“We know that training in mass casualty triage helps, but we don’t know what method works best or how realistic the scenarios need to be,” Riech says. (Bhalla, 2015) Riech has planned and executed many large-scale Mass Casualty Incident trainings, but notes that no training exercise simulates the stress experienced in the real world.
“Currently we spend a lot of resources on large-scale live simulations, but we don’t know how well this kind of training translates to performance in a real situation.” (Kilner, 2011) She has created a triage training course in virtual reality, and has started deploying it for pre-hospital responders at all levels.
“I believe this kind of training is very generalizable: hospitals, municipalities, and military operations, from novice to expert learners, would all benefit from exposure to this tool.”
One of Dr. Riech’s primary motivators is the significant time savings that a VR course offers versus traditional training modalities.
“Planning this course took a fraction of the time compared to a live mass casualty exercise. And now I can run an infinite number of learners through it, without the normal expenses of travel, actors, and moulage. Once you have collected all your digital files and imported them into the virtual world, the actual teaching process is incredibly easy.”
Dr. Riech is excited about other opportunities for training in VR. Pre-hospital response for chemical, biological, radiological, nuclear and explosive (CBRNE) situations, or pediatric mass casualty scenarios, are two areas where there is very little in the literature about the best ways to train. “As you can imagine, the stress of responding to pediatric emergencies is much higher, and the requirements for care are more nuanced than adults.”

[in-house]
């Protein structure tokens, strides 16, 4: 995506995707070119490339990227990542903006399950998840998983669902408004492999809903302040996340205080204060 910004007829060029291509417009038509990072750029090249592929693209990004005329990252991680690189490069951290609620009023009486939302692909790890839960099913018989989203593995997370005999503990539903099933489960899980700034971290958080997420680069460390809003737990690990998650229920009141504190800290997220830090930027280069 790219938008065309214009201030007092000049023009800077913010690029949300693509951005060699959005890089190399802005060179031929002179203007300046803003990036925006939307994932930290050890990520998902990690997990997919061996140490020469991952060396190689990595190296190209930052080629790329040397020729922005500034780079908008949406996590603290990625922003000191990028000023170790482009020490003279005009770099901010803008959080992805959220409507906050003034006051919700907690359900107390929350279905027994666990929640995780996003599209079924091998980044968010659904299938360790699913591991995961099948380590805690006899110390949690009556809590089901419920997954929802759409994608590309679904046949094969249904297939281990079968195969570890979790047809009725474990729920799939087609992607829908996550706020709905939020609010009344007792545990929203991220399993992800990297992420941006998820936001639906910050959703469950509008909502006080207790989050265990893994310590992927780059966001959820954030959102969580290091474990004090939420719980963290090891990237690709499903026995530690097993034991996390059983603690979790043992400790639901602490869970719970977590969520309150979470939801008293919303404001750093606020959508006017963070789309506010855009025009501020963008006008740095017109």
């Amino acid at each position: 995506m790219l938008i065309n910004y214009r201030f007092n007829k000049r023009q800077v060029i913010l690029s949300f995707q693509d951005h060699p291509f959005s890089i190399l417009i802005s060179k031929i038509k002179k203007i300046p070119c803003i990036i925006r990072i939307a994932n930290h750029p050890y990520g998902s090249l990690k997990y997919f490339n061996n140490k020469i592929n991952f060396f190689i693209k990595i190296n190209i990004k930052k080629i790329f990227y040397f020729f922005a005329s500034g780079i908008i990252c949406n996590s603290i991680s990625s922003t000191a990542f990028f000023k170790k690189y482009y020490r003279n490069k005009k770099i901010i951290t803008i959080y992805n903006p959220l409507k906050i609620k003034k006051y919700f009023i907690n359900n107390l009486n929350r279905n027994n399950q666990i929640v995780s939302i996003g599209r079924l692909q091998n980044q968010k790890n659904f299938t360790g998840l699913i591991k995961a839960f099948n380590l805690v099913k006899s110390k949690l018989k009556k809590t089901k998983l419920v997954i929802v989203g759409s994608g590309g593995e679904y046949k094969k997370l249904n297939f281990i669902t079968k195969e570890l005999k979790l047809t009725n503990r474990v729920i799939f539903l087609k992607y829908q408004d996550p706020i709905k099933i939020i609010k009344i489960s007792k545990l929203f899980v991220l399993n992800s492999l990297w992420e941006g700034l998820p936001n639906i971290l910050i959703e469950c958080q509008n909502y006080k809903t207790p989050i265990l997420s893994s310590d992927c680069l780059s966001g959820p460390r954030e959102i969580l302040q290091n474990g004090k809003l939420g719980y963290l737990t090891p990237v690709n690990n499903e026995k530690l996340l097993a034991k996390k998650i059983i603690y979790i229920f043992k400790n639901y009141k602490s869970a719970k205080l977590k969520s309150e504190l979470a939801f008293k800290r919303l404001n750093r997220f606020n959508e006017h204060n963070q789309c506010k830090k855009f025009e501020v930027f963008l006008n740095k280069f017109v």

David Dominguese, PhD, is a Research Assistant Professor of Anatomy and Director of Technology-Based Medical Education at the University of Illinois College of Medicine at Peoria. Earlier this year, he participated in the school’s renovation of its anatomy lab, which included construction of a new classroom for technology.
“A difficult decision to make was on the type of hardware to use for virtual reality, because we know that it’s only going to improve over time. Having access to the Enduvo software platform has made it very easy for me and other instructors, without any software developer support, to quickly build interactive content.”
Professor Dominguese has published preliminary results and presented early findings that both faculty and students’ have very positive reactions to using VR (Dominguese, 2018). His current research is evaluating the effectiveness of VR on learning performance versus traditional methods, and he hopes to publish his findings next year. “We decided that we wanted to investigate teaching and learning using VR and implement into the curriculum early, so that we could pioneer technology and add to scholarship in the field that is vastly needed.”